After an undergraduate education in neuroscience, Diane Powell received her medical degree from the Johns Hopkins University School of Medicine, where she also completed training in medicine, neurology, and psychiatry. She obtained additional training at Queen Square and The Institute of Psychiatry, both world-renowned medical institutes in London. She has been on the faculty at Harvard Medical School, was a member of a part-time think tank on consciousness at the Salk Institute in La Jolla, CA, and the Director of Research for the John E. Mack Institute. She currently is a member of the Board of Directors of the Jean Houston Foundation.
Her clinical practice has been diverse and international in scope. It has included being the Assistant Clinical Director of the Consultation-Liaison Service at Cambridge Hospital (a teaching hospital for Harvard); being the Chief Psychiatrist of the emergency room at Brockton Multi-Service Center; training and providing psychotherapy to Soviet psychologists; co-creating and serving as Clinical Director of the McCandliss Center for Women in Chula Vista, CA (which treated survivors of sexual assault, post-partum depression, and eating disorders); starting the psychiatric program for Survivors of Torture, International in San Diego, CA and providing treatment to its clients (refugees and asylum seekers from countries where genocide, torture, and terrorism have resulted in severe Post-Traumatic Stress Disorder).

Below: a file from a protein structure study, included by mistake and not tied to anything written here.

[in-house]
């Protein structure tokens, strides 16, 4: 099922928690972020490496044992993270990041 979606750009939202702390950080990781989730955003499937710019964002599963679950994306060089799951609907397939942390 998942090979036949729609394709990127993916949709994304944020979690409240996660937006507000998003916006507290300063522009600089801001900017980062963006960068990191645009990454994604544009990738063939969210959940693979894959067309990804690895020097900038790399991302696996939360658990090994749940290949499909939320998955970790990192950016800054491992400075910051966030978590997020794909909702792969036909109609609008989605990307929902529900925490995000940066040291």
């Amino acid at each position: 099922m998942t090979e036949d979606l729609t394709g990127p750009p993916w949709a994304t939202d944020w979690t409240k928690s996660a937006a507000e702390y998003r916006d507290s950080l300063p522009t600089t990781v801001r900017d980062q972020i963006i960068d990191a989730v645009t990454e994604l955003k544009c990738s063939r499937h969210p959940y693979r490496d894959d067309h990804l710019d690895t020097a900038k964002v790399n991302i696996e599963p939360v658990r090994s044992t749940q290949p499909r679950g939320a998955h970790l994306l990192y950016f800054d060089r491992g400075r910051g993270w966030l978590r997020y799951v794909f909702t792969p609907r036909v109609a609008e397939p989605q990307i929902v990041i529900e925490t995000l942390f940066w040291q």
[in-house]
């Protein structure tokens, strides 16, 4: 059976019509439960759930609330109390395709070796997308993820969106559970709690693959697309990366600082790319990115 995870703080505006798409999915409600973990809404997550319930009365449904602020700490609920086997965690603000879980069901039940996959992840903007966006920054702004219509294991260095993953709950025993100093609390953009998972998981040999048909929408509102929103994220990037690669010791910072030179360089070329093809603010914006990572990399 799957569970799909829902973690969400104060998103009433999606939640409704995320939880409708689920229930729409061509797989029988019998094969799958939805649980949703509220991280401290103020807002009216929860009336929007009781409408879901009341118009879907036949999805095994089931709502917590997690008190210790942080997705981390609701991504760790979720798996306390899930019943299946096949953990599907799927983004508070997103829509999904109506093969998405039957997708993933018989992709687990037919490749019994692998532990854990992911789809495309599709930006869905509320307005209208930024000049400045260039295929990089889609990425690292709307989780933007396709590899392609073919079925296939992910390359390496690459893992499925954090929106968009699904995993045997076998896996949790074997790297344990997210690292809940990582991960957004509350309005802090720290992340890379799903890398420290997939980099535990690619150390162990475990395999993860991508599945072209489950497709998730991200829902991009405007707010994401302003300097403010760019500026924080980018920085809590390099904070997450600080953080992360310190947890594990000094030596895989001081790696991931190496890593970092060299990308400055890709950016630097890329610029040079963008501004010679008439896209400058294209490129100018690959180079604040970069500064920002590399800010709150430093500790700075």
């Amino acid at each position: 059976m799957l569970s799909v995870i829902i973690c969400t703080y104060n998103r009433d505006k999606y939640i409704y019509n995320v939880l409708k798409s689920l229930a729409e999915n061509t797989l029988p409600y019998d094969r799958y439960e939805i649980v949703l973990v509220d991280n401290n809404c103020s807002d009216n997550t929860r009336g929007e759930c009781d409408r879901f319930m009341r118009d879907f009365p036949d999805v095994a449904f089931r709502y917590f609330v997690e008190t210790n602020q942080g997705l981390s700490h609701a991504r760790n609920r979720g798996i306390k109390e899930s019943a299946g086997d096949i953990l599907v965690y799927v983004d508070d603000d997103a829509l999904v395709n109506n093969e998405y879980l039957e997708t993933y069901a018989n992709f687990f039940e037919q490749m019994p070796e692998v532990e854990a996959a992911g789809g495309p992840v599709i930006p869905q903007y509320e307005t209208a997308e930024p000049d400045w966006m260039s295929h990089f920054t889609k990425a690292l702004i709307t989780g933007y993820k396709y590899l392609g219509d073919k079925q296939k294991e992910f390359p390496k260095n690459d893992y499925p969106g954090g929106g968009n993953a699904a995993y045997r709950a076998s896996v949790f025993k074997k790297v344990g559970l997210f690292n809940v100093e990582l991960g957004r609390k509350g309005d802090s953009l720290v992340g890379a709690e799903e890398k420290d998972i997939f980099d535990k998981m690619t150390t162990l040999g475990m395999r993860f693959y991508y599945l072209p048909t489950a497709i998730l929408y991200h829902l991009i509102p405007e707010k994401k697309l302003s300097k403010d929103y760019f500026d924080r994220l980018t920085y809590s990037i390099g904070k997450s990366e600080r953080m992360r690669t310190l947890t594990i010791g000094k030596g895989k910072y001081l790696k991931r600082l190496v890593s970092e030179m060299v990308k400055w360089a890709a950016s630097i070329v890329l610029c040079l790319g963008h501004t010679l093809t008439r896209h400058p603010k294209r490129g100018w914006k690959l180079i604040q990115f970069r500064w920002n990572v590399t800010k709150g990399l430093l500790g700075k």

After publishing in neuroscience and neuropsychiatry journals, Diane shifted her interest to the anomalous psychological phenomena that are largely ignored by mainstream neuroscience. For IONS she has written book reviews for Shift magazine and the feature article “We are All Savants,” and was project co-director and lead author for the Institute’s celebrated study, The 2007 Shift Report. Her book, The ESP Enigma: The Scientific Case for Psychic Phenomena, was written for both scientists and lay people and was published in 2008 by Walker & Company.
She is the great niece of the famous peace activist, Ammon Hennacy, and has been a strong advocate for human rights. She participated in the United Nations Conference on Women and Children in Beijing in 1995 and is one of the panelists for the PBS documentary, The Science of Peace.